November 03, 2010
As I strolled through the vendor rows at Cloud Expo yesterday I noticed a little basket of buttons being given away by a particular vendor that had the words “Vendor Lock-In” with a red line crossing through it. Yes, vendor lock-in is bad but I knew I couldn’t wear such a pin outside of a cloud computing conference without getting some questions...
Although I passed on the free accessories, I did stop for a moment to talk with the button purveyors, a company called Abiquo, an enterprise cloud management software provider. The company’s vision statement involves envisioning “a future where private and public clouds are fully interoperable and vendor neutral” and they claim to “embrace an open source model where both community users and commercial organizations can fully benefit from the cloud revolution.”
According to Gartner’s Hype Cycle for Cloud Computing that was released this summer, cloud management platforms are very beneficial for users but are still considered an emerging market with a penetration of “less than 1% of the target audience.” As Abiquo recently stated, “The widely acknowledged potential of this sector is leading to a raft of vendors attempting to rapidly adapt existing products or launching unsophisticated new ones, and then making overstated claims of their apparent success in order to lure customers.
Below is a snippet of my conversation with Abiquo’s CEO, Pete Malcolm about cloud hype, what it means to be hypervisor agnostic, and a few other items of interest.
Pete Malcolm, CEO of Abiquo stated, “the cloud management market continues to suffer from over-hyped claims. Potential customers need to understand that claiming large numbers of downloads, proof of concept engagements or installations of free software does not equate to proven technology or demonstrate real traction in the market.”
Then Pete Malcom went on to talk to me at length (off camera) about all of their successful proof of concept projects, stating that they are outside of the hype and are delivering real solutions. As you can imagine, however, at a cloud conference that is targeting smaller enterprises and is crowded with viciously competing products and solutions, this type of “we are different because we’re not swept up in the hype” approach is not new.
What I need are case studies. And actually, what potential users of the cloud are case studies as well, if for no other reason than the put what they’re providing in context. After all, for a company tenuously investigating cloud computing what would a marketing pitch that went like, “transform the management of virtualized environments with a complete, easy to implement solution. Hypervisor agnostic, and standards-based, Abiquo eliminates vendor lock-in while empowering users” mean?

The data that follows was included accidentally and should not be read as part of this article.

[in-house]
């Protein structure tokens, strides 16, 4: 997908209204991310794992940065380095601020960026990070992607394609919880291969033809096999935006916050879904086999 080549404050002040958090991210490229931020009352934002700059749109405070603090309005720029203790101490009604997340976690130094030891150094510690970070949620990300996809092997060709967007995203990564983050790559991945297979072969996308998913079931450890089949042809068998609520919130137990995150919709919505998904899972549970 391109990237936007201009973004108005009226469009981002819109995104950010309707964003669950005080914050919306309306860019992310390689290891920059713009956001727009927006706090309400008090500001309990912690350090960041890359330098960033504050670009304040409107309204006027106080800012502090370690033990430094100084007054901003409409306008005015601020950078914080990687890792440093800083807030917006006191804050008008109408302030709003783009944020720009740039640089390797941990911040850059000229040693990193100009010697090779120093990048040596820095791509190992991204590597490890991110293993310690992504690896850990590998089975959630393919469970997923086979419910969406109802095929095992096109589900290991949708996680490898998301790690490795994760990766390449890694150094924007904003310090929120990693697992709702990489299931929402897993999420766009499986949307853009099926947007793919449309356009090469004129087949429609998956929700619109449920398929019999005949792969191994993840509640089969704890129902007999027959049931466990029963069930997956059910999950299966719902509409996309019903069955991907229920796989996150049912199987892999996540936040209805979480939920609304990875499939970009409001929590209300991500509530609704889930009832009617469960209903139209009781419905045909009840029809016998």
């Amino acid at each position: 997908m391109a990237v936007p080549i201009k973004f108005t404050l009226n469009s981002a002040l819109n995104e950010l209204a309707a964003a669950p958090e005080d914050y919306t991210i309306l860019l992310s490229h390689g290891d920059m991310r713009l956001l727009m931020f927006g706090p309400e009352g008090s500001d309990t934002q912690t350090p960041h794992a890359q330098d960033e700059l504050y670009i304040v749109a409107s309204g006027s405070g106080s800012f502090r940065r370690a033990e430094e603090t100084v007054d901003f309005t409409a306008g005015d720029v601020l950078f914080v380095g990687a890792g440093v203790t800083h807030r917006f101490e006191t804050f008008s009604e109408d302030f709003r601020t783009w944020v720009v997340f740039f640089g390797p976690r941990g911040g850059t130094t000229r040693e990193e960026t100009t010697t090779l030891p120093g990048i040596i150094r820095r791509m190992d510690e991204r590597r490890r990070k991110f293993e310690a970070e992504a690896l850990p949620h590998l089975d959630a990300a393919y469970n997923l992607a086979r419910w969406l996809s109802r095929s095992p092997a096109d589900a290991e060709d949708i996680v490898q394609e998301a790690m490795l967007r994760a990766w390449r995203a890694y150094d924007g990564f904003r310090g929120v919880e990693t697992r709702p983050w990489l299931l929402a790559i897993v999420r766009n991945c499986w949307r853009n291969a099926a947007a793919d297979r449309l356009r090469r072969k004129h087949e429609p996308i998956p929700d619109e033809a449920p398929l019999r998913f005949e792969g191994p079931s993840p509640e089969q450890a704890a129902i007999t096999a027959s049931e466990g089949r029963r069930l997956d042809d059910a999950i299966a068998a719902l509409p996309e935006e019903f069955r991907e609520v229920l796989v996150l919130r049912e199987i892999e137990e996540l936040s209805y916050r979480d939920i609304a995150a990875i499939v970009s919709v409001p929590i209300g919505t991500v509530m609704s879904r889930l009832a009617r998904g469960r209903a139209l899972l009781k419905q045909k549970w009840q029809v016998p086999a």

In other words, part of the reason why cloud management companies might be having a difficult time doing big business, at least according to Garter’s view of the low market penetration, is because the value of cloud management tools is not being communicated clear enough; the problems it solves are not being addressed for those in the cloud investigation stage—and this is because nothing can put cloud management services in context quite like a few good old fashioned case studies.
In releasing some case studies, such as the BlueFire and Dimension Data example, Abiquo is making it clear how customers use and find value in cloud management tools. But this is a nebulous space for new users, including a few I talked to off the record who were sent by their small company to come “figure out what the cloud thing was about and if it could save them money somehow.” Once I started into a conversation with these guys, I quickly noticed that they were asking me what cloud management services are—what they do.
That should be a wake-up call to smaller cloud management vendors; how can you communicate your value in a way that is clear and doesn’t go over the heads of your potential users?
Posted by Nicole Hemsoth - November 03, 2010 @ 3:48 PM, Pacific Daylight Time
Nicole Hemsoth is the managing editor of HPC in the Cloud and will discuss a range of overarching issues related to HPC-specific cloud topics in posts.
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